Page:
Editor’s note: Steve S. Rao is a Council Member At Large and Former Mayor Pro Tem for the Town of Morrisville and an Opinion Writer for WRAL Tech Wire. He served on the Board of the New American Economy, now the American Immigration Council, and on the NC League of Municipalities Race and Equity Task Force. He is a regular contributing writer to WRAL TechWire.
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MORRISVILLE – Winston Churchill once said that you should never let a crisis go to waste. For North Carolina’s 24,000 Dreamers, though, the past decade has been the story of one wasted crisis after another.
Since President Barack Obama enacted the Deferred Action for Childhood Arrivals (DACA) program in 2012, more than 600,000 young immigrants have been brought out of the shadows and given the ability to work and study without fear of deportation.
Over that time, though, the DACA program has remained under constant legal challenge. Each new threat to the program has sparked calls for legislation to give the Dreamers a real path to permanent status — but so far, our lawmakers have ignored these pleas.
And now, it’s deja vu all over again: a Texas court has once more ruled against the DACA program. That means new applications won’t be processed and existing DACA recipients are forced to wait in confusion and fear for the Supreme Court to take up the issue—and likely shutter the program permanently.
“We keep having to live court case to court case,” says one DACA recipient, a nonprofit worker named Juliana Macedo do Nascimento. “We know that ultimately the likelihood that the policy will survive is very low.”
This is, frankly, a ludicrous situation. The Dreamers were infants when they were brought to America, and children when DACA was implemented, but today many of them are well into middle age. There not just kids, but teachers, nurses, factory workers, and business owners. They pay taxes and buy cars and homes. They’re raising over 300,000 American-born children.
They are members of our churches.
They cheer for the same sports teams we do.
They volunteer and pray and work and play alongside us.
They have grown up with us and become part of our communities.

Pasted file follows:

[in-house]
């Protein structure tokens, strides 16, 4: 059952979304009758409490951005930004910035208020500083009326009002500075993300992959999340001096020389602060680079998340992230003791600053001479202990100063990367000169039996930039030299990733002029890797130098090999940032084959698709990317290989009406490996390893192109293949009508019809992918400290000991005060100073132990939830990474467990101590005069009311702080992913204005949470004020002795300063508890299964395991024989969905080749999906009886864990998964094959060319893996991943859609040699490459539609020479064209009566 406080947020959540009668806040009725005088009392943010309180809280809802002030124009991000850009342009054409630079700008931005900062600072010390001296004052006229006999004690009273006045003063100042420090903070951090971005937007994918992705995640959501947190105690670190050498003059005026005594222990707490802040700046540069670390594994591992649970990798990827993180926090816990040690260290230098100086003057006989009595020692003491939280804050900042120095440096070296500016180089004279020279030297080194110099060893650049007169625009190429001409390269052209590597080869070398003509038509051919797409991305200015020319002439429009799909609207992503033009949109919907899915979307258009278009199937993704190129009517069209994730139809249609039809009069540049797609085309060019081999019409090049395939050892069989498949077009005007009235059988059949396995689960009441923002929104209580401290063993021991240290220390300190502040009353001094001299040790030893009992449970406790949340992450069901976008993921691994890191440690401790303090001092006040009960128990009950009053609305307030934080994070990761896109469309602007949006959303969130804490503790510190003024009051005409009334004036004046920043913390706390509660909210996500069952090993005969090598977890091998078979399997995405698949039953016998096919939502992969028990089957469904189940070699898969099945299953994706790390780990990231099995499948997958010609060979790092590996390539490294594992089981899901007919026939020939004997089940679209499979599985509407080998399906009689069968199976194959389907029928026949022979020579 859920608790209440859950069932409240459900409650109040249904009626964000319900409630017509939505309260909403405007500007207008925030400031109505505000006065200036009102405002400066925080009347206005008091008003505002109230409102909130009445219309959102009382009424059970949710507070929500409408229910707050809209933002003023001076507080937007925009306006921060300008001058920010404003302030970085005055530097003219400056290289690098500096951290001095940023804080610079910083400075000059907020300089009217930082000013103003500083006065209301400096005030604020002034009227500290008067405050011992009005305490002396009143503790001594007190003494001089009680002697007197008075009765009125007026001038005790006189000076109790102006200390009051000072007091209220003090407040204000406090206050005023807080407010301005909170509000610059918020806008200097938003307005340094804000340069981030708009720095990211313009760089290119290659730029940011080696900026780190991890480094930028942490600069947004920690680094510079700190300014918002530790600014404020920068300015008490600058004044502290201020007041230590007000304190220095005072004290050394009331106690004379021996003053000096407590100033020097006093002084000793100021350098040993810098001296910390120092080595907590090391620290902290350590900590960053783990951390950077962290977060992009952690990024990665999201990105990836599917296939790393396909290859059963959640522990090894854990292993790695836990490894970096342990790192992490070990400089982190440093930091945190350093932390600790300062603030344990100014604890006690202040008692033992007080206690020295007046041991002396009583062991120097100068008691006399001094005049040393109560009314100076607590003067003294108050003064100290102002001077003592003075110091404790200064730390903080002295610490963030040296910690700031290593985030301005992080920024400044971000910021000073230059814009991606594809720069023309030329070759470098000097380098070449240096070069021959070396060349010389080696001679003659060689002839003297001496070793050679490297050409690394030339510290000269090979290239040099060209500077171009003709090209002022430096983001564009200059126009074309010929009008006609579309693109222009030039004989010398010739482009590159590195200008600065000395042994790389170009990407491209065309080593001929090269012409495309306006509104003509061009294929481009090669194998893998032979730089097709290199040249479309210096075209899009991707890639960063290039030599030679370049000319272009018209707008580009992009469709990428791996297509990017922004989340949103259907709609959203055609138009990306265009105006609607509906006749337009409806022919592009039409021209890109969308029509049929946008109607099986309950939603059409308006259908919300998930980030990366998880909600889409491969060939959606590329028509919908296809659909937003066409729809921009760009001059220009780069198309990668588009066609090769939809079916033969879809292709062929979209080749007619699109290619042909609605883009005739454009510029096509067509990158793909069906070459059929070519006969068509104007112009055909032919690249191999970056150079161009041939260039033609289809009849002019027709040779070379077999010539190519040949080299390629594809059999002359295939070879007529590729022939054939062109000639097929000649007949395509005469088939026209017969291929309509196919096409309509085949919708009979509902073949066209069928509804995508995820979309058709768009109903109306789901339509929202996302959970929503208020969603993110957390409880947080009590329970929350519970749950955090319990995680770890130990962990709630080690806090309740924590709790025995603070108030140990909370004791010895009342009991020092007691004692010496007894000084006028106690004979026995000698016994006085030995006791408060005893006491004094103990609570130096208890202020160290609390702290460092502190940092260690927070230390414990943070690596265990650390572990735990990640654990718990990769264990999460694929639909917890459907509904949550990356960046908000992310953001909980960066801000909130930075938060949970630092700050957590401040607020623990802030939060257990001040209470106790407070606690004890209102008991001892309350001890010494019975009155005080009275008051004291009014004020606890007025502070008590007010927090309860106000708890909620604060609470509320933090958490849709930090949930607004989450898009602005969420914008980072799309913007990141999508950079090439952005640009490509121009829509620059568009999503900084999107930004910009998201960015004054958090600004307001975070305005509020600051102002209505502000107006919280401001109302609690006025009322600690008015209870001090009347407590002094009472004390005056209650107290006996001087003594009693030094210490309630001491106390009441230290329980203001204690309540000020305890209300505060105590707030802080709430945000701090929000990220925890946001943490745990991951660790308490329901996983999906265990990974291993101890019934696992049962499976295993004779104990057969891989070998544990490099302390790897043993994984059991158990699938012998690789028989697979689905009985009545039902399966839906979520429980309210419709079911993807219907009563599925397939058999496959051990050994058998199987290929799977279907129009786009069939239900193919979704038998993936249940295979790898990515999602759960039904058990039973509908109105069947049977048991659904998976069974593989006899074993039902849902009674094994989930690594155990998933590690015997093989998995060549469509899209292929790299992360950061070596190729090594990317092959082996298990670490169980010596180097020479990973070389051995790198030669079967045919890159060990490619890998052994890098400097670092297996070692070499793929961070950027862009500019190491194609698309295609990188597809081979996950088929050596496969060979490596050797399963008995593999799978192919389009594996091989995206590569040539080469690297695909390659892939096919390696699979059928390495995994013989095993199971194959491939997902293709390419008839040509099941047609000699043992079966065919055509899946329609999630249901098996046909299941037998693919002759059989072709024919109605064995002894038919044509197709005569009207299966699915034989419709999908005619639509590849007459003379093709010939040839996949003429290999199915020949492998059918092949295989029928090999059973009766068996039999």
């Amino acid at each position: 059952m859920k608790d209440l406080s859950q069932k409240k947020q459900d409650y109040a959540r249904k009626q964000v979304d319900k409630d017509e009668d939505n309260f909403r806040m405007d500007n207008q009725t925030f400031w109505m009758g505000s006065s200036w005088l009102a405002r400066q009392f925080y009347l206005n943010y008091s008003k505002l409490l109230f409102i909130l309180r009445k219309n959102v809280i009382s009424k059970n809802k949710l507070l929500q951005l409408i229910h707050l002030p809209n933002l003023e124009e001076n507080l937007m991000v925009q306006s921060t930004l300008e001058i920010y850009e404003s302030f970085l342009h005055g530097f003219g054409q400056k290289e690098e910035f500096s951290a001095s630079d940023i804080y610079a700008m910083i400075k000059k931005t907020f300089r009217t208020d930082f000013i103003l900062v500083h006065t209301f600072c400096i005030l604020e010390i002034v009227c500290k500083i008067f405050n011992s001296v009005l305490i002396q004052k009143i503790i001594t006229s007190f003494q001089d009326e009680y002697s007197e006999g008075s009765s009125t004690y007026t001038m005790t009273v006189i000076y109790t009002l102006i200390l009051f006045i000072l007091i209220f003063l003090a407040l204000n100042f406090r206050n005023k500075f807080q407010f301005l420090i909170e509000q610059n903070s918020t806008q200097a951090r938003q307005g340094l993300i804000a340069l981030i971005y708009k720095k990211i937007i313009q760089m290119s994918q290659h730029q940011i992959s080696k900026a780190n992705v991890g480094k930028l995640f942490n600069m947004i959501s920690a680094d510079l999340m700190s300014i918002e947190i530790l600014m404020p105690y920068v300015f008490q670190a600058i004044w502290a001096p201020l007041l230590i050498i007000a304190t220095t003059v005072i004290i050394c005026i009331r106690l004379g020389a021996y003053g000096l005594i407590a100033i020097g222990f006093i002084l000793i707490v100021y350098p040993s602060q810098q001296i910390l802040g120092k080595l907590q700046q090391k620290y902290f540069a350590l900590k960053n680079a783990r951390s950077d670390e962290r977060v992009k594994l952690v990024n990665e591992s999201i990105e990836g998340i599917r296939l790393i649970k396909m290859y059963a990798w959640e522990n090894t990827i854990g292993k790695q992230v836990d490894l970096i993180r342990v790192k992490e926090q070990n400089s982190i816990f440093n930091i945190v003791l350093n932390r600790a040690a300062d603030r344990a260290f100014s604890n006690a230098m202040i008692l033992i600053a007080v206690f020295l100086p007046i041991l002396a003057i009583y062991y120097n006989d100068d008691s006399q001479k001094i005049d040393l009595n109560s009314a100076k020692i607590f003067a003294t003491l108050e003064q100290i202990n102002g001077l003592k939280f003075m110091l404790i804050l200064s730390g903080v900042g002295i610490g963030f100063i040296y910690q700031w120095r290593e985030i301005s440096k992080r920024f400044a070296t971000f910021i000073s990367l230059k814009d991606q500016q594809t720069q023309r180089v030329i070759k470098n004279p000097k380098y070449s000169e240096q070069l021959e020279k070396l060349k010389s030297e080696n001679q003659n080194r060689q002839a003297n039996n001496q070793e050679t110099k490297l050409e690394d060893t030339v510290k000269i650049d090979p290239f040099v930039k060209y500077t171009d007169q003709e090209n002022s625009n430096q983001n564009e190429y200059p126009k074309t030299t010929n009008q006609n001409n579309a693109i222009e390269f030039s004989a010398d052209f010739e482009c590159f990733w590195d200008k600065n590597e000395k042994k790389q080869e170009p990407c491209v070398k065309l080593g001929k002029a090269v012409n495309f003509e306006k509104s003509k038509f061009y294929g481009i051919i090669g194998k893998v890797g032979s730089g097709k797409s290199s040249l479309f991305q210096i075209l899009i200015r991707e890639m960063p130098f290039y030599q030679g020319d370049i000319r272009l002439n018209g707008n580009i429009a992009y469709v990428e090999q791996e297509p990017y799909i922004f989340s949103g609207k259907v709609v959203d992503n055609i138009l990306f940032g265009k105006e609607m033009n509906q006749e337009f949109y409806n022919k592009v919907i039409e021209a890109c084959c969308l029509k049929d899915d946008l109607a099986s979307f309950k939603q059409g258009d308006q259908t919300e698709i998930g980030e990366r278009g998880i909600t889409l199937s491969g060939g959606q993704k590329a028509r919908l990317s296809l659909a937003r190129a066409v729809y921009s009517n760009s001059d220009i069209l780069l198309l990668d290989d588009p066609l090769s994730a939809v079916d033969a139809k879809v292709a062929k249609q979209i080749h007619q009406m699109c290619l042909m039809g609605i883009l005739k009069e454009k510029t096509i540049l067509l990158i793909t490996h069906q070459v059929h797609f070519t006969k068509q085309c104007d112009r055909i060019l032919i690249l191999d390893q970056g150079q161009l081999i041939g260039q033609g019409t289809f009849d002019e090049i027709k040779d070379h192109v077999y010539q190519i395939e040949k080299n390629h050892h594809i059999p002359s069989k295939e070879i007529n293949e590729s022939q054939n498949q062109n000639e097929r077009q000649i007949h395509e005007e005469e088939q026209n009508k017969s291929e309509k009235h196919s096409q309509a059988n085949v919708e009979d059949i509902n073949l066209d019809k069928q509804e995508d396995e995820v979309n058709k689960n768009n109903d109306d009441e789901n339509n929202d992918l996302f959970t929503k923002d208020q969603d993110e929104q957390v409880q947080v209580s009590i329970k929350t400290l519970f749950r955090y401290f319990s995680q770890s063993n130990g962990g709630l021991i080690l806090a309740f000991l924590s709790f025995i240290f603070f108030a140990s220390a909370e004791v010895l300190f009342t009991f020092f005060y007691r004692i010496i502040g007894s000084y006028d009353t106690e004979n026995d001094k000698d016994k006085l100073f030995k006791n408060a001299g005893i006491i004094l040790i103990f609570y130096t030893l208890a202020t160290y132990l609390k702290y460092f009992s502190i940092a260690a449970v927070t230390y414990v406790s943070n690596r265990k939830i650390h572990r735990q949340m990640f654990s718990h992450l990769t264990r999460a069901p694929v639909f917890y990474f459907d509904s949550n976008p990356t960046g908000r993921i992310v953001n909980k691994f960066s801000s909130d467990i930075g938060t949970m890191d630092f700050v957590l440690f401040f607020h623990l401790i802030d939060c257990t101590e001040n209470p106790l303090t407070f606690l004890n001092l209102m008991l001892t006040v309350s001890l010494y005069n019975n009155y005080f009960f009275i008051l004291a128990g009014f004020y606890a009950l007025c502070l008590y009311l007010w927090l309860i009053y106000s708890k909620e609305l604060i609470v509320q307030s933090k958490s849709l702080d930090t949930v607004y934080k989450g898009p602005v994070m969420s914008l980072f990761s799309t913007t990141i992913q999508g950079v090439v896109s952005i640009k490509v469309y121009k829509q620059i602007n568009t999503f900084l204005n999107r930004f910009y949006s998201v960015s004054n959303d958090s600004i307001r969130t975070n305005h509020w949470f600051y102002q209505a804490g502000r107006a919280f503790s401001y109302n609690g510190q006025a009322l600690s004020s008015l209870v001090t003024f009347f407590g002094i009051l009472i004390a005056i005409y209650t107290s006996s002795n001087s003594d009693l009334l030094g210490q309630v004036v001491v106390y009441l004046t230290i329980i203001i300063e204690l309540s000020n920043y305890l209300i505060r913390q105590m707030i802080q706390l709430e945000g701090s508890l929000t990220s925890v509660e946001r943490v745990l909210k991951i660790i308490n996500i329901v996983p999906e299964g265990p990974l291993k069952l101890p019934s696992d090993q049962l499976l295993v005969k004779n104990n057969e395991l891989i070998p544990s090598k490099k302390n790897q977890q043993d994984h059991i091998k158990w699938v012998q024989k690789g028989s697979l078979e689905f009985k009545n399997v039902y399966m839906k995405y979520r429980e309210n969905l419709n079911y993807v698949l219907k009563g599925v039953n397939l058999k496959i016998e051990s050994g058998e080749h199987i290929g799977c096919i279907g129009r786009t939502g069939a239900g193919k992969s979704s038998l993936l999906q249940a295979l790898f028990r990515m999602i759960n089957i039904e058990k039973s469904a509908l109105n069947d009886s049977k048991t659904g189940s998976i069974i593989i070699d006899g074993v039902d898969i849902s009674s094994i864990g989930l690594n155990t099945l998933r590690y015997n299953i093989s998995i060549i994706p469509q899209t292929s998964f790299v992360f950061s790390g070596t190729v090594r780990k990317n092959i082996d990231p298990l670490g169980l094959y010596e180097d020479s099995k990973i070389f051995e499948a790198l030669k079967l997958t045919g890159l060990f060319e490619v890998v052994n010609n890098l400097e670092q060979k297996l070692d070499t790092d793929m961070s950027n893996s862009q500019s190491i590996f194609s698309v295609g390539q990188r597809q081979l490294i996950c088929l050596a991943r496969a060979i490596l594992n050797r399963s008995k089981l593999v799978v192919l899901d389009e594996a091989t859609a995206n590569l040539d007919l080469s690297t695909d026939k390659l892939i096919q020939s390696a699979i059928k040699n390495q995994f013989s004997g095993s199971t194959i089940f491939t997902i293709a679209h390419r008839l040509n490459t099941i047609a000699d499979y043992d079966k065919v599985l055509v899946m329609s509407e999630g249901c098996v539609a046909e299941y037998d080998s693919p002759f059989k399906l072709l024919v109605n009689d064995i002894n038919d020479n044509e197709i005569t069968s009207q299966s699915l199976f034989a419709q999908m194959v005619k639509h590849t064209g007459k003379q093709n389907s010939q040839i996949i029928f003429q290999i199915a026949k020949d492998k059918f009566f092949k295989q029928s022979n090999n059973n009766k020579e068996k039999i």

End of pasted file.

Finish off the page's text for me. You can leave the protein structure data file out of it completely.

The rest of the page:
Thanks to DACA, many have obtained degrees from North Carolina’s amazing colleges and universities and gained skills that our state’s employers’ desperately need. Last month, a coalition of companies representing over half of the U.S. private-sector workforce called on Congress to protect Dreamers. Without these workers, they say, our economy would lose $11.7 billion a year, and our schools and hospitals would be left without thousands of much-needed teachers and healthcare workers.
In North Carolina, dreamers contribute $484 million to the state economy and continue to play a critical role in our economic growth. (New American Economy Data) Given the increasingly worsening labor shortage facing our country, we need young talent to join our workforce now more than ever and prepare these new workers for the jobs of the New Economy. In Morrisville, these young workers can enroll in the Wake Early College of Biotechnology and Wake Tech RTP to prepare for emerging careers in Data/Analytics, Life Sciences, Cyber Security and Artificial Intelligence. A better trained pipeline of workforce talent will only help us create more jobs in our region and state.
The reality is that DACA was only ever meant to be a Band-Aid — a short-term remedy designed to give lawmakers time to craft a lasting solution. But again and again, our lawmakers have failed to come together to pass such legislation. It’s all the more disappointing because the issue has bipartisan support. According to one survey, three-quarters of Americans — including 69% of Trump voters and 71% of conservatives — want to see a real solution for the Dreamers. More than six out of 10 Americans want to see the Dreamers given a path to citizenship. Just 12% want to see these young people deported.
As we all know, there’s far too much vitriol in our politics right now. We’ve got to find the places where we can come together. Protections for Dreamers is one of them. There is a high cost for inaction. Already, 100,000 undocumented students who don’t qualify for DACA graduate each year from American high schools without the ability to get a legal job. And current DACA recipients will go to work every morning and return to their American kids every night, afraid that the stroke of a judge’s pen could tear their lives apart. This is sheer cruelty. As a nation, we gain nothing by it.
DACA was only ever meant to be a stopgap solution, which means the only solution is for our lawmakers to stand up, put their differences aside, and write Dreamer protections into law. We can’t let this latest crisis go to waste. It’s time to pass bipartisan legislation, and finally give North Carolina’s Dreamers the stability they deserve.